WinCC Vulnerabilities Patched

Wednesday, July 6, 2011 @ 12:07 PM gHale

There are exploitable crashes in the Siemens SIMATIC WinCC SCADA product, according to the ICS-CERT. Specially crafted files can cause memory corruption or pointer issues, which can cause the system to crash.

The ICS-CERT Advisory originally released June 24, but there was a delay in the actual release to allow users time to download and install the update. ICS-CERT received a report from independent security researchers Billy Rios and Terry McCorkle.

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ICS-CERT coordinated with the researchers and Siemens to assist with releasing an update that successfully mitigates these vulnerabilities. The researchers validated this update successfully mitigates these vulnerabilities.

Siemens reports this vulnerability affects the following versions of WinCC:
• ProTool 6.0 SP3 (phased-out)
• WinCC flexible 2004 (phased-out)
• WinCC flexible 2005 (phased-out)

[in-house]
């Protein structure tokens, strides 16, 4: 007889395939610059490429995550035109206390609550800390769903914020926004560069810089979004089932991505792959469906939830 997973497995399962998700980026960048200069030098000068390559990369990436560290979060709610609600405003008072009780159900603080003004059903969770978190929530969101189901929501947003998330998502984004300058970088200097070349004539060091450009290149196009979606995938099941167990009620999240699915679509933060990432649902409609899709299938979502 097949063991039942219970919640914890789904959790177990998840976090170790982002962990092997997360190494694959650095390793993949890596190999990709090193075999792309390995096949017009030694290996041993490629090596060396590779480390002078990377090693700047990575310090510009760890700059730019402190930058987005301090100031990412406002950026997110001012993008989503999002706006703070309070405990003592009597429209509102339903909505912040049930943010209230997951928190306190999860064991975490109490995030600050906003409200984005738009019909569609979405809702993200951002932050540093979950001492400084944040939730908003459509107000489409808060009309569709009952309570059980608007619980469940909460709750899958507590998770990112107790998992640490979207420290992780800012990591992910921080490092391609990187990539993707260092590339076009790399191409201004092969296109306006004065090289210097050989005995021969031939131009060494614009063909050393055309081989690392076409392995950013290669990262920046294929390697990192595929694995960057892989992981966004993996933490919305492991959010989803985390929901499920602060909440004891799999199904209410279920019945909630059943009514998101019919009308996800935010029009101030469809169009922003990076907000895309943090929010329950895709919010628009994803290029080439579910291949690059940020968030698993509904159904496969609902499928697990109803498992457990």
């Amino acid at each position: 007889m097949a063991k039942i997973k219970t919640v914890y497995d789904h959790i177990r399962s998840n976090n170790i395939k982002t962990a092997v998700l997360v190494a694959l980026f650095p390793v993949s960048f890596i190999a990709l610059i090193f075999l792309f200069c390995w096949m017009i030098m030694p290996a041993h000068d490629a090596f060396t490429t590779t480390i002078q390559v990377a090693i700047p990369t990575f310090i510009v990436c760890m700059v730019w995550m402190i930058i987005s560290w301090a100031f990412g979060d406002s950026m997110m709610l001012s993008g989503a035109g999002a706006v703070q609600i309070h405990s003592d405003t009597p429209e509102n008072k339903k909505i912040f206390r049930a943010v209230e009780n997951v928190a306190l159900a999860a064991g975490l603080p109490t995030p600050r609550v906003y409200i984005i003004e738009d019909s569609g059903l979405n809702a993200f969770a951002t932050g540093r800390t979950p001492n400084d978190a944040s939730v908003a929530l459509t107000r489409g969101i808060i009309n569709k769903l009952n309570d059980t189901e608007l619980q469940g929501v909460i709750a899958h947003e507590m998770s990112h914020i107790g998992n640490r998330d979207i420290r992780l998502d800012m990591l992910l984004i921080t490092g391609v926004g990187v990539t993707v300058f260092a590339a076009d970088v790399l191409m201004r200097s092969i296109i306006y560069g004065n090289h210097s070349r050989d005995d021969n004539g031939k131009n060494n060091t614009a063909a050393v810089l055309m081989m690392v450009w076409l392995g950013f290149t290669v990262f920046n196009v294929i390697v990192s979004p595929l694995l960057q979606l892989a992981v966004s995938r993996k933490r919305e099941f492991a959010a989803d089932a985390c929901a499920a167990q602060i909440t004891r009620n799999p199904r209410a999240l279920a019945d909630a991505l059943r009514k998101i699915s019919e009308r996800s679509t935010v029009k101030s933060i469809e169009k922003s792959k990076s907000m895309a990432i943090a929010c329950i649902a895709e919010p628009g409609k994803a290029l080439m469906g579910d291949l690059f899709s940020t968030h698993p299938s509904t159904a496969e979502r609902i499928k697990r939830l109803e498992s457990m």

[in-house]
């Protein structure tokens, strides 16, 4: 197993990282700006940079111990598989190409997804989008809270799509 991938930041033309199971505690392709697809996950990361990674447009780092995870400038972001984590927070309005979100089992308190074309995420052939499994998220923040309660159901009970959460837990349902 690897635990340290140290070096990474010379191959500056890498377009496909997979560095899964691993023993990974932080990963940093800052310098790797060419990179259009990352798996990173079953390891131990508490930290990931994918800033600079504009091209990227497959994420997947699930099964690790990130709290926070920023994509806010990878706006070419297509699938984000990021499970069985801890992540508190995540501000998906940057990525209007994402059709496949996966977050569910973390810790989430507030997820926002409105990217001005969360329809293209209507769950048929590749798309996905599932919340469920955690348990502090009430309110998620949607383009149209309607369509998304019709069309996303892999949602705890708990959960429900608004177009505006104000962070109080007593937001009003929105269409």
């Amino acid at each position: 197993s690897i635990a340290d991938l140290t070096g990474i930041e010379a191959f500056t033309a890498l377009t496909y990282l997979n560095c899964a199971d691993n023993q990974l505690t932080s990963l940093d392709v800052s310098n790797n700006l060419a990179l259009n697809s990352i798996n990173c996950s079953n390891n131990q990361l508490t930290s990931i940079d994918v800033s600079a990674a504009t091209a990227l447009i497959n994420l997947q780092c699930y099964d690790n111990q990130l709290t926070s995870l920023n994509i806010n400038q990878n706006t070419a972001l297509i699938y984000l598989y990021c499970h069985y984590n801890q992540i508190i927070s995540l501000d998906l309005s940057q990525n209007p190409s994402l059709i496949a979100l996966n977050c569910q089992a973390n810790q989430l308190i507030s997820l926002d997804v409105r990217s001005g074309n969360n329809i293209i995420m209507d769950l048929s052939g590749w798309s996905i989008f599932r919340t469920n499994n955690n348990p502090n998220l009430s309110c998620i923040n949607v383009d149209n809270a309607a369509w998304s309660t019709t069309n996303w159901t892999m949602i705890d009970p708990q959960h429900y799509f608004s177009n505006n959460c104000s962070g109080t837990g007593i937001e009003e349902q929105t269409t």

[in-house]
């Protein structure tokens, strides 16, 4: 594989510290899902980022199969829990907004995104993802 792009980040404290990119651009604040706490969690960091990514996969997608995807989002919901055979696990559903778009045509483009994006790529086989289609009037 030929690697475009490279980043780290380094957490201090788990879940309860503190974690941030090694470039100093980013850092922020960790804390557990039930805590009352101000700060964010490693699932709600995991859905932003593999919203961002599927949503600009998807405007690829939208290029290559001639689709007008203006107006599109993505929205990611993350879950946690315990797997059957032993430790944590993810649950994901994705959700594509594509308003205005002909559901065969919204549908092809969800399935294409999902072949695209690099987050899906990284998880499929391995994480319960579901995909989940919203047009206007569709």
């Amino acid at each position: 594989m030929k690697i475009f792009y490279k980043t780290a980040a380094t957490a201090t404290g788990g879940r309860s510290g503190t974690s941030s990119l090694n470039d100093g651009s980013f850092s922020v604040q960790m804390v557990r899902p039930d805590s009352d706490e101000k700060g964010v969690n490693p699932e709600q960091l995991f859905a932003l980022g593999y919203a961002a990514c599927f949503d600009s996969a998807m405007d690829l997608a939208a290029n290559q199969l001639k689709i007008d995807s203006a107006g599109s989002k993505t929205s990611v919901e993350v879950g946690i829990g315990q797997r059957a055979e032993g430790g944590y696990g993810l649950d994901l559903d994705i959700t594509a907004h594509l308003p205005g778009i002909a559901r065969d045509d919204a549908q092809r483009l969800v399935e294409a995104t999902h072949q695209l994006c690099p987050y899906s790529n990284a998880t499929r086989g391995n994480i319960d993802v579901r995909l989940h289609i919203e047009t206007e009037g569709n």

• WinCC flexible 2005 SP1
• WinCC flexible 2007
• WinCC flexible 2008
• WinCC flexible 2008 SP1
• WinCC flexible 2008 SP2.

If there was a successful exploitation, the results could lead to a memory corruption, which could then execute arbitrary code.

The Siemens SIMATIC WinCC is a software package used to develop network-based plant visualization systems. WinCC can be a stand-alone SCADA system or as the human-machine interface component of a larger SIMATIC system. WinCC sees use in industries including food and beverage, water and wastewater, oil and gas, and chemical.

The system has the following vulnerabilities:
1. Memory Corruption: client side exploit that allows arbitrary code execution.
2. DoS / Null pointer issues: client side exploit.

An attacker cannot initiate the exploit from a remote machine. Instead, the exploit can occur when a local user runs the vulnerable application and loads the carefully crafted exploit file.

One of the main ingredients to a successful exploit comes with social engineering. The attacker must convince the user to accept the malformed file. Additional user interaction will also need to occur to load the malformed file, decreasing the likelihood of a successful exploit.

Siemens released an update mitigating this vulnerability. This update is available on their website.

ICS-CERT recommends system operators thoroughly test new releases of software before installing them on critical production systems.

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